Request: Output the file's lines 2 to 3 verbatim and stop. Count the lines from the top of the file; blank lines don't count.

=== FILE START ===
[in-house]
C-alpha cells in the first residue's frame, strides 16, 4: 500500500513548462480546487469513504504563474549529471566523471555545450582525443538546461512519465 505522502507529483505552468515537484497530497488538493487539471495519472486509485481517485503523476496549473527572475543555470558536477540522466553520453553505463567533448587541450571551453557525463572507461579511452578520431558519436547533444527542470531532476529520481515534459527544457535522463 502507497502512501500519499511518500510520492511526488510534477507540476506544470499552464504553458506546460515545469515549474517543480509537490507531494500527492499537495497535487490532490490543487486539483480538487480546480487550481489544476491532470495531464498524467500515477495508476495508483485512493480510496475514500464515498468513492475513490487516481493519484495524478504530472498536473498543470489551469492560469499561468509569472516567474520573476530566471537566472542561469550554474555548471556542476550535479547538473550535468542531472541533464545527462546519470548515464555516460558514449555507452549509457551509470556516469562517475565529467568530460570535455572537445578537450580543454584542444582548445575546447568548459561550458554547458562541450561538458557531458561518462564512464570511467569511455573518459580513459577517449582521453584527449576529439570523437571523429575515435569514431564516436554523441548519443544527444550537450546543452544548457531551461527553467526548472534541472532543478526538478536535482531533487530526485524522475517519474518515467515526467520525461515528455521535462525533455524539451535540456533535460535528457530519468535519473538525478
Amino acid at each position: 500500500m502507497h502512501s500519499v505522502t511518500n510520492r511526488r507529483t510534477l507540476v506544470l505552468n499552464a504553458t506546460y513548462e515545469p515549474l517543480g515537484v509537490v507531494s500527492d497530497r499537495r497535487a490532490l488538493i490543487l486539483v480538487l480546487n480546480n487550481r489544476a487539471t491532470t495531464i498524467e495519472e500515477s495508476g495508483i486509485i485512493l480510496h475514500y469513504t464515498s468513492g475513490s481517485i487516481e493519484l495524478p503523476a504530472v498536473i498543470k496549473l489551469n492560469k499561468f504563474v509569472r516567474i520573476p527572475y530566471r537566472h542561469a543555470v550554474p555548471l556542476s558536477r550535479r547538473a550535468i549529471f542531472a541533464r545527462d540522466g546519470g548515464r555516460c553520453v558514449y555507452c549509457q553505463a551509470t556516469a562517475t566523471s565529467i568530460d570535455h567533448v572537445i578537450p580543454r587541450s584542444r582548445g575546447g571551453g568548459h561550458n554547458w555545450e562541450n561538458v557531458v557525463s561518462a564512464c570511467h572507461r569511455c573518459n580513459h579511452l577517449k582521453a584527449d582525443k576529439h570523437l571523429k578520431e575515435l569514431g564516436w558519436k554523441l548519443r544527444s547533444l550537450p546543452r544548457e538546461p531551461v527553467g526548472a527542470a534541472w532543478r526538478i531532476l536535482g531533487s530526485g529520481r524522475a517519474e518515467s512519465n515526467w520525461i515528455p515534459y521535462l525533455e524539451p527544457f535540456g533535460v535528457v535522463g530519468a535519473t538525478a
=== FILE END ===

C-alpha cells in the first residue's frame, strides 16, 4: 500500500513548462480546487469513504504563474549529471566523471555545450582525443538546461512519465 505522502507529483505552468515537484497530497488538493487539471495519472486509485481517485503523476496549473527572475543555470558536477540522466553520453553505463567533448587541450571551453557525463572507461579511452578520431558519436547533444527542470531532476529520481515534459527544457535522463 502507497502512501500519499511518500510520492511526488510534477507540476506544470499552464504553458506546460515545469515549474517543480509537490507531494500527492499537495497535487490532490490543487486539483480538487480546480487550481489544476491532470495531464498524467500515477495508476495508483485512493480510496475514500464515498468513492475513490487516481493519484495524478504530472498536473498543470489551469492560469499561468509569472516567474520573476530566471537566472542561469550554474555548471556542476550535479547538473550535468542531472541533464545527462546519470548515464555516460558514449555507452549509457551509470556516469562517475565529467568530460570535455572537445578537450580543454584542444582548445575546447568548459561550458554547458562541450561538458557531458561518462564512464570511467569511455573518459580513459577517449582521453584527449576529439570523437571523429575515435569514431564516436554523441548519443544527444550537450546543452544548457531551461527553467526548472534541472532543478526538478536535482531533487530526485524522475517519474518515467515526467520525461515528455521535462525533455524539451535540456533535460535528457530519468535519473538525478
Amino acid at each position: 500500500m502507497h502512501s500519499v505522502t511518500n510520492r511526488r507529483t510534477l507540476v506544470l505552468n499552464a504553458t506546460y513548462e515545469p515549474l517543480g515537484v509537490v507531494s500527492d497530497r499537495r497535487a490532490l488538493i490543487l486539483v480538487l480546487n480546480n487550481r489544476a487539471t491532470t495531464i498524467e495519472e500515477s495508476g495508483i486509485i485512493l480510496h475514500y469513504t464515498s468513492g475513490s481517485i487516481e493519484l495524478p503523476a504530472v498536473i498543470k496549473l489551469n492560469k499561468f504563474v509569472r516567474i520573476p527572475y530566471r537566472h542561469a543555470v550554474p555548471l556542476s558536477r550535479r547538473a550535468i549529471f542531472a541533464r545527462d540522466g546519470g548515464r555516460c553520453v558514449y555507452c549509457q553505463a551509470t556516469a562517475t566523471s565529467i568530460d570535455h567533448v572537445i578537450p580543454r587541450s584542444r582548445g575546447g571551453g568548459h561550458n554547458w555545450e562541450n561538458v557531458v557525463s561518462a564512464c570511467h572507461r569511455c573518459n580513459h579511452l577517449k582521453a584527449d582525443k576529439h570523437l571523429k578520431e575515435l569514431g564516436w558519436k554523441l548519443r544527444s547533444l550537450p546543452r544548457e538546461p531551461v527553467g526548472a527542470a534541472w532543478r526538478i531532476l536535482g531533487s530526485g529520481r524522475a517519474e518515467s512519465n515526467w520525461i515528455p515534459y521535462l525533455e524539451p527544457f535540456g533535460v535528457v535522463g530519468a535519473t538525478a